In a recent post I introduced Cornerstone, a Subversion Mac GUI client. In this post I’ll provide some additional insight into Beanstalk, which offers cloud based hosting for Git, Subversion and Mercurial. Beanstalk and Cornerstone make a very capable pair for source code management.
Beanstalk is a cloud based version control system. There are numerous tools for managing and reviewing code, integrating with bug tracking and related systems, as well as comprehensive deployment support.
Read on for an introduction to a number of a Beanstalk features.
Creating a repository is as quite straightforward, provide a name and type, the default path will be created for you.
Next, you specify if the repository is new (empty) or if you prefer to import data from a URL or file system.
Finally, specify the permissions for those who will access the source:
Source Code Browse, Diff, Edit and Blame
When browsing source files in a Beanstalk project, there are a number of integrated tools available. Diff provides file comparison of two revisions of a file. Preview allows for a visual comparison of HTML content, allowing for a side-by-side comparison. Blame is a tool that shows author and revision information for all changes in a file, this is nice to get a running history of changes, showing who did what and when, for an entire file.
The screenshot below shows project browse interface, notice the options for changing the revision, Diff, Blame and file Edit:
Below I’ve selected to run Diff on the file TestViewController, from the dropdown I can choose which revision I would like:
Diff will show lines removed in red and lines added in green:
The screenshot below gives you an idea how the blame tool looks, notice on the right side the information shown for each code change:
And for quick code changes, you can also edit files within Beanstalk:
The edit feature is nice if you don’t want to check out a file, make a minor change, and commit – you can do it all from within Beanstalk.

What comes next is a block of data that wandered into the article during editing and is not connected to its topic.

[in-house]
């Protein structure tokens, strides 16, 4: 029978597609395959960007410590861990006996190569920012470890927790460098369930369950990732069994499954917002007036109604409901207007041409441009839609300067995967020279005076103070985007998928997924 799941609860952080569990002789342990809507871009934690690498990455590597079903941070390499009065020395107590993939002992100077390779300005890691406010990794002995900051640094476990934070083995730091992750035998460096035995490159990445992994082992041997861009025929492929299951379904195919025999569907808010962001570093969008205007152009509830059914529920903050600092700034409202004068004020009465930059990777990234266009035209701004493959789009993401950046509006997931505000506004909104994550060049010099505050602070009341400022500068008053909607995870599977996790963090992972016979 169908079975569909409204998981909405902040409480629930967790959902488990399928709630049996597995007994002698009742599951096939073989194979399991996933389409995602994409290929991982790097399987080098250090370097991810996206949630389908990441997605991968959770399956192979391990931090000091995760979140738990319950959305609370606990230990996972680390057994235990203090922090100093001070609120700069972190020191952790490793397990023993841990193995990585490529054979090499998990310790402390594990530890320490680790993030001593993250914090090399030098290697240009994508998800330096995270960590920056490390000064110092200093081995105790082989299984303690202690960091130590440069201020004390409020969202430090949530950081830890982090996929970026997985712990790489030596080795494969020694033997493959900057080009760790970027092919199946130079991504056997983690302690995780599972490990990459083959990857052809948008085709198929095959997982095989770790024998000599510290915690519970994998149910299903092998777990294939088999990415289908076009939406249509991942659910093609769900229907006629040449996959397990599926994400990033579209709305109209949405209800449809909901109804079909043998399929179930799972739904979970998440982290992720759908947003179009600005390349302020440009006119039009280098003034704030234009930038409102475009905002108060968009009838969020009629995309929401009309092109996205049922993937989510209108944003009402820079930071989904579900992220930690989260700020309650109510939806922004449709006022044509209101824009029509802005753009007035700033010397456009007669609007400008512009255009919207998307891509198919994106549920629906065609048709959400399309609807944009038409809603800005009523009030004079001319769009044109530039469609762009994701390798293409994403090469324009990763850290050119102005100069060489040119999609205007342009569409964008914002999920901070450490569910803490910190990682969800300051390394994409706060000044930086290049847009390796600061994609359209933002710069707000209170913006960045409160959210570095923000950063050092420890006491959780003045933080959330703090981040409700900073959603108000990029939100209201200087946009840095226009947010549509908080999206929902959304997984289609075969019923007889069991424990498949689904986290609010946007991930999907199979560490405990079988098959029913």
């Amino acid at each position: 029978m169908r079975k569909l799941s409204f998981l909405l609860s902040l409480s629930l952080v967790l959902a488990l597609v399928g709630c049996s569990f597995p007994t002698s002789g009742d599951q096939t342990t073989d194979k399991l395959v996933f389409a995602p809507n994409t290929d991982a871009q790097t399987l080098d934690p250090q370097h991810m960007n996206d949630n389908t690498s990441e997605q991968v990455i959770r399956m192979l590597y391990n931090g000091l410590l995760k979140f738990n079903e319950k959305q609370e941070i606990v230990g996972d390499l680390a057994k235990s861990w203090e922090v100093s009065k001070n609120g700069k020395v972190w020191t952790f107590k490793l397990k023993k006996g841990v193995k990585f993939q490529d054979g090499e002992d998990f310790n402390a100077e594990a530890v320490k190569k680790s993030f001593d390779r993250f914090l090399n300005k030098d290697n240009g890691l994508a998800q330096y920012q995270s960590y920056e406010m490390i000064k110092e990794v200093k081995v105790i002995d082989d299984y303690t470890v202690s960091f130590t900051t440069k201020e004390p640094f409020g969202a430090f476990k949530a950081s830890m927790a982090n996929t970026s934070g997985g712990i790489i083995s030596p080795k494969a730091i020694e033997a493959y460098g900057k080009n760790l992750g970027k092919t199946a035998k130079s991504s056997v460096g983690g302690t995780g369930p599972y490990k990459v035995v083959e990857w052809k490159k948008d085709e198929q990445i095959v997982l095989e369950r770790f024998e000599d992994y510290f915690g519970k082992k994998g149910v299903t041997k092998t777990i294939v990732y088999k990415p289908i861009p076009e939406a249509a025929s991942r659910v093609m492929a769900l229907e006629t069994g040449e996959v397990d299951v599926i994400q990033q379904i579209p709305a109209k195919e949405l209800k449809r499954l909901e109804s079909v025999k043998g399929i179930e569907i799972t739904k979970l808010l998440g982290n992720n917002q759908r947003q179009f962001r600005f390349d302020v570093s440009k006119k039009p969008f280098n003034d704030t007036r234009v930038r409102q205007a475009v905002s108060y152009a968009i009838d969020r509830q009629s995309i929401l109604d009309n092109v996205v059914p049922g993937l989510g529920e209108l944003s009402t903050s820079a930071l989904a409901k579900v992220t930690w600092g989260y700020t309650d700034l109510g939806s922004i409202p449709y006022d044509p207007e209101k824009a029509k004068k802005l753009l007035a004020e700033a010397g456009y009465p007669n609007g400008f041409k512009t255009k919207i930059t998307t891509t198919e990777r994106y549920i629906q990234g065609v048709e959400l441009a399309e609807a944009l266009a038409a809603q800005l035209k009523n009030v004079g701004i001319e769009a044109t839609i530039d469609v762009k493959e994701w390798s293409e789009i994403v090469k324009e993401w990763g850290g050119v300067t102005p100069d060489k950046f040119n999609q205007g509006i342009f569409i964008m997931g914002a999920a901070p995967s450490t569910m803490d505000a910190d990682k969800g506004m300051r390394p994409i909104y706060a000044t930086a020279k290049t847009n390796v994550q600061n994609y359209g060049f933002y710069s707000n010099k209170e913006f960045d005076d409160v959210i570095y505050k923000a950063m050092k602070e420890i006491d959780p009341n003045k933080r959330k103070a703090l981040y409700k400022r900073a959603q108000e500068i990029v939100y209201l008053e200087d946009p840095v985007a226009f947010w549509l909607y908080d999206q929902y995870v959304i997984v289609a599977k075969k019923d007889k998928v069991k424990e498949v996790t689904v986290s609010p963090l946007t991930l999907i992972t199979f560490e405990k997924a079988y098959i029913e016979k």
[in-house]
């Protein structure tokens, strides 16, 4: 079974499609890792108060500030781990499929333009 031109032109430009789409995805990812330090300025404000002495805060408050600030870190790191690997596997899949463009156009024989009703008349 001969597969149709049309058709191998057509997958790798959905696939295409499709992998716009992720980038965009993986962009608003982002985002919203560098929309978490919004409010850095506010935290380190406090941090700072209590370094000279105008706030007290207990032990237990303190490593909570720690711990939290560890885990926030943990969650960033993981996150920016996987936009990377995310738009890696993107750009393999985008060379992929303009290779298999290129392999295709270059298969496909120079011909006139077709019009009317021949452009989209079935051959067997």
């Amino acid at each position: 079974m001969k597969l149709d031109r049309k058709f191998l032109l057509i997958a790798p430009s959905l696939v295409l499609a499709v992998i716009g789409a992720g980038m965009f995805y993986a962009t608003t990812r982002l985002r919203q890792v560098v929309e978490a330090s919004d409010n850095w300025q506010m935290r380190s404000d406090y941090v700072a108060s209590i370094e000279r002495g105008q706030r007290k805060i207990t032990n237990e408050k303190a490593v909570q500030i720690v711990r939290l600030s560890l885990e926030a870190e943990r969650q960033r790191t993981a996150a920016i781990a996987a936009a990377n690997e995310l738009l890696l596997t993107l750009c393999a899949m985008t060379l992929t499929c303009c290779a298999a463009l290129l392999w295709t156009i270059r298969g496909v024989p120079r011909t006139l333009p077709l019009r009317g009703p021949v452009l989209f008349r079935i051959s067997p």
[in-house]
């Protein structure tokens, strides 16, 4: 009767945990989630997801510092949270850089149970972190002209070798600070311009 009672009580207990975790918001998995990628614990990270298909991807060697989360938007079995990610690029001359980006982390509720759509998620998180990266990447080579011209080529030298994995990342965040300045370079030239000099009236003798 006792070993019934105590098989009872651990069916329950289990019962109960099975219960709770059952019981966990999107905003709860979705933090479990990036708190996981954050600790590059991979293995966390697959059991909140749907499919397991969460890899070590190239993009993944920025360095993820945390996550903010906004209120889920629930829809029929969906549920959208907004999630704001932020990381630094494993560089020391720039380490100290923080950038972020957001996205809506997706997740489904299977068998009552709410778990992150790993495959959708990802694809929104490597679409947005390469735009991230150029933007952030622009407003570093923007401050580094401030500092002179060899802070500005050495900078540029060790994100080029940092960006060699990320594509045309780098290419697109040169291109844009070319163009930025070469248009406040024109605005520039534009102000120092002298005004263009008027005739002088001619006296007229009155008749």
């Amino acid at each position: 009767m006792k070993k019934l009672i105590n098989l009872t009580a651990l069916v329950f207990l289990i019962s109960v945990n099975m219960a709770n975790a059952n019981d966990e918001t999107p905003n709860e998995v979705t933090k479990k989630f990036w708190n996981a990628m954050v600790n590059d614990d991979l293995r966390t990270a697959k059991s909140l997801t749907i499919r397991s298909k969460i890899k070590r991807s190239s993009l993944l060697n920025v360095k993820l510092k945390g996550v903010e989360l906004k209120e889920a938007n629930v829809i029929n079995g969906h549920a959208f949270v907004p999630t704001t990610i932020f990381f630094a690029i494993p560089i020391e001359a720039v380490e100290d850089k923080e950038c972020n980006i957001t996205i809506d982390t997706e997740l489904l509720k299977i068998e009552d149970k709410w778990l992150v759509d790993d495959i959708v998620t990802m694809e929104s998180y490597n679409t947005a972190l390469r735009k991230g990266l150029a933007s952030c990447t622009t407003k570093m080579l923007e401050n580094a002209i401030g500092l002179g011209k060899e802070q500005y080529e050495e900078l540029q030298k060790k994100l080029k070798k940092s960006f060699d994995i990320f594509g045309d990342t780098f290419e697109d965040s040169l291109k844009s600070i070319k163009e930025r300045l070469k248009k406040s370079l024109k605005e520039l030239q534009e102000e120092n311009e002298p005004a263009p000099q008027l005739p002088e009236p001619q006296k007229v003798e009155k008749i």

If your projects including deploy code, Beanstalk offers a number of options: ftp, sftp and Amazon S3. Deployments can be either manual or you can configure a repository to automatically upload files that have changed since the most recent deployment.
Beanstalk also offers a convenient way to manage deployments by running shell commands via Secure Shell (SSH).
Web Service Integration
Beyond the traditional hosting services, Beanstalk offers integration with a number of other web based products/services. For example, if you use FogBugs for tracking bugs, you can post comments to a case (bug report), change state of a case as well as reassign cases, all without visiting the FogBugz website.
Another example of web-services integration is with Campfire, a real-time group chat tool. With Beanstalk you can notify others regarding deployments and commits. Handy, as you don’t need to remember to send a message or otherwise inform team members when making project changes and deploying apps.
With Beanstalk you can keep an eye on a project via email notifications. You can choose to be notified about commits and deployments, and the daily digest is a summary of all the days activities. Digests offer a glimpse into the activity without all the noise of multiple emails.
Backups and Amazon S3
Beanstalk backs up all repositories for you. If you prefer, you can also have backups sent to an Amazon S3 account. To backup to S3, you will need to be on the business plan (or higher).
S3 support offers additional piece of mind, and to boot, S3 is quite affordable. Even better, Beanstalk makes the process quite easy.
Beanstalk Blog, Twitter and RSS
Beanstalk offers a number of ways to stay connected and informed, including information specific to your projects as well as general information about features, improvements and bug fixes.
There are two RSS feeds available. First is the Beanstalk Feed, which covers features and general updates/fixes. The second feed is specific to your account and repositories, and provides information on project commits. The link for this feed is available from within your account when logged into Beanstalk.
And if all that wasn’t enough, Beanstalk offers an API that you can use to create your own tools using the data that Beanstalk manages for you.
The Beanstalk API is REST based and supports JSON and XML.
You can try Beanstalk for free, including 100MB storage, with one repository and one user account.
I think you will agree, Beanstalk is an excellent source code management system. Should you decide to continue with a paid account, Mobile Developer Tips and Beanstalk offer a 10% discount off your first months payment.